I was planning on using the following function as a replacement but then I discovered that sem_getvalue() was also deprecated and non-functional on OSX. You are free to use the following slightly untested code under a MIT or LGPL license (your choice).
struct timespec MxTimeout;
void *CSGX__sem_timedwait_Child(void *MainPtr)
CSGX__sem_timedwait_Info *TempInfo = (CSGX__sem_timedwait_Info *)MainPtr;
// Wait until the timeout or the condition is signaled, whichever comes first.
Result = pthread_cond_timedwait(&TempInfo->MxCondition, &TempInfo->MxMutex, &TempInfo->MxTimeout);
if (!Result) break;
} while (1);
if (errno == ETIMEDOUT && !TempInfo->MxSignaled)
TempInfo->MxSignaled = true;
int sem_timedwait(sem_t *sem, const struct timespec *abs_timeout)
// Quick test to see if a lock can be immediately obtained.
Result = sem_trywait(sem);
if (!Result) return 0;
} while (Result < 0 && errno == EINTR);
// Since it couldn't be obtained immediately, it is time to shuttle the request off to a thread.
// Depending on the timeout, this could take longer than the timeout.
TempInfo.MxParent = pthread_self();
TempInfo.MxTimeout.tv_sec = abs_timeout->tv_sec;
TempInfo.MxTimeout.tv_nsec = abs_timeout->tv_nsec;
TempInfo.MxSignaled = false;
sighandler_t OldSigHandler = signal(SIGALRM, SIG_DFL);
pthread_create(&ChildThread, NULL, CSGX__sem_timedwait_Child, &TempInfo);
// Wait for the semaphore, the timeout to expire, or an unexpected error condition.
Result = sem_wait(sem);
if (Result == 0 || TempInfo.MxSignaled || (Result < 0 && errno != EINTR)) break;
} while (1);
// Terminate the thread (if it is still running).
TempInfo.MxSignaled = true;
int LastError = errno;
// Restore previous signal handler.
errno = LastError;
SIGALRM makes more sense than SIGUSR2 as another example here apparently uses (I didn't bother looking at it). SIGALRM is mostly reserved for alarm() calls, which are virtually useless when you want sub-second resolution.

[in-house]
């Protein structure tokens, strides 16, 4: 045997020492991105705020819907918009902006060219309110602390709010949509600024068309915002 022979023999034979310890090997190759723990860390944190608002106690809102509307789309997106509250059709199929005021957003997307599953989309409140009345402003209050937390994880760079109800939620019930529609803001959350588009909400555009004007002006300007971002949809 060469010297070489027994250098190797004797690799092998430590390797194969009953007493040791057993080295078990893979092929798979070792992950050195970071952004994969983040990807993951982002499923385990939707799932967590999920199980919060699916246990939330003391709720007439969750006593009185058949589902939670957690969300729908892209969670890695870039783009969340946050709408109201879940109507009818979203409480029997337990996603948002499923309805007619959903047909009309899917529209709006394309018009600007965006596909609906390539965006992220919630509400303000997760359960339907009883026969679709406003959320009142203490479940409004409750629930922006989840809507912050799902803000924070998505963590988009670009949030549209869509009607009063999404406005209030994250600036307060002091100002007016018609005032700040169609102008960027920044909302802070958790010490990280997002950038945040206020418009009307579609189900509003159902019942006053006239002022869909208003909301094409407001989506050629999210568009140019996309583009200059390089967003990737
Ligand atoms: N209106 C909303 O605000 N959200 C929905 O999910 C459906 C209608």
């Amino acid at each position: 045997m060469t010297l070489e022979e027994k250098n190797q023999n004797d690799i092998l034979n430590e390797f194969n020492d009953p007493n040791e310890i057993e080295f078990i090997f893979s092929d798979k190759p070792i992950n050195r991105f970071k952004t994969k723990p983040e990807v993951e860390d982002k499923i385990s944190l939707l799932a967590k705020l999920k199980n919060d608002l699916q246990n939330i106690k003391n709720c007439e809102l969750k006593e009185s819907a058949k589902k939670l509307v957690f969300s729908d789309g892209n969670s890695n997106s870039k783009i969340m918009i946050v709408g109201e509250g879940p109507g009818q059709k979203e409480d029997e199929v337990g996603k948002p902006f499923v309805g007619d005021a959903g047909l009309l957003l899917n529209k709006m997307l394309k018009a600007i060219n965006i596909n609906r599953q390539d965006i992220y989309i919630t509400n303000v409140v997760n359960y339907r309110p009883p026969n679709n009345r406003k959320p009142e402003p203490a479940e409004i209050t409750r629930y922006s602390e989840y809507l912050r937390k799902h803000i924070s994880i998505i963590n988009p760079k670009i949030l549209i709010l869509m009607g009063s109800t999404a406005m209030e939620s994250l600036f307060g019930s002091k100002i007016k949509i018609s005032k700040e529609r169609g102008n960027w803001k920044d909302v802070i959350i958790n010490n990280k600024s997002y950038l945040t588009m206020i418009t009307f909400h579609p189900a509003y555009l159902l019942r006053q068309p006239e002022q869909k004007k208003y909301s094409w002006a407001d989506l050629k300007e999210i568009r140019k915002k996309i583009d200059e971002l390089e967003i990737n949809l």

This code first attempts to acquire the semaphore with sem_trywait(). If that immediately succeeds, then it bails out. Otherwise, it starts a thread which is where the timer is implemented via pthread_cond_timedwait(). The MxSignaled boolean is used to determine the timeout state.
You may also find this relevant function useful for calling the above sem_timedwait() implementation (again, MIT or LGPL, your choice):
int CSGX__ClockGetTimeRealtime(struct timespec *ts)
if (host_get_clock_service(mach_host_self(), CALENDAR_CLOCK, &cclock) != KERN_SUCCESS) return -1;
if (clock_get_time(cclock, &mts) != KERN_SUCCESS) return -1;
if (mach_port_deallocate(mach_task_self(), cclock) != KERN_SUCCESS) return -1;
ts->tv_sec = mts.tv_sec;
ts->tv_nsec = mts.tv_nsec;
return clock_gettime(CLOCK_REALTIME, ts);
Helps populate a timespec structure with the closest thing to what clock_gettime() can provide. There are various comments out there that calling host_get_clock_service() repeatedly is expensive. But starting up a thread is also expensive.
The real fix is for Apple to implement the entire POSIX specification, not just the mandatory parts. Implementing only the mandatory bits of POSIX and then claiming POSIX compliance just leaves everyone with a half-broken OS and tons of workarounds like the above that may have less-than-ideal performance.
The above all said, I am giving up on native semaphores (both Sys V and POSIX) on both Mac OSX and Linux. They are broken in quite a few rather unfortunate ways. Everyone else should give up on them too. (I'm not giving up on semaphores on those OSes, just the native implementations.) At any rate, now everyone has a sem_timedwait() implementation without commercial restrictions that others can copy-pasta to their heart's content.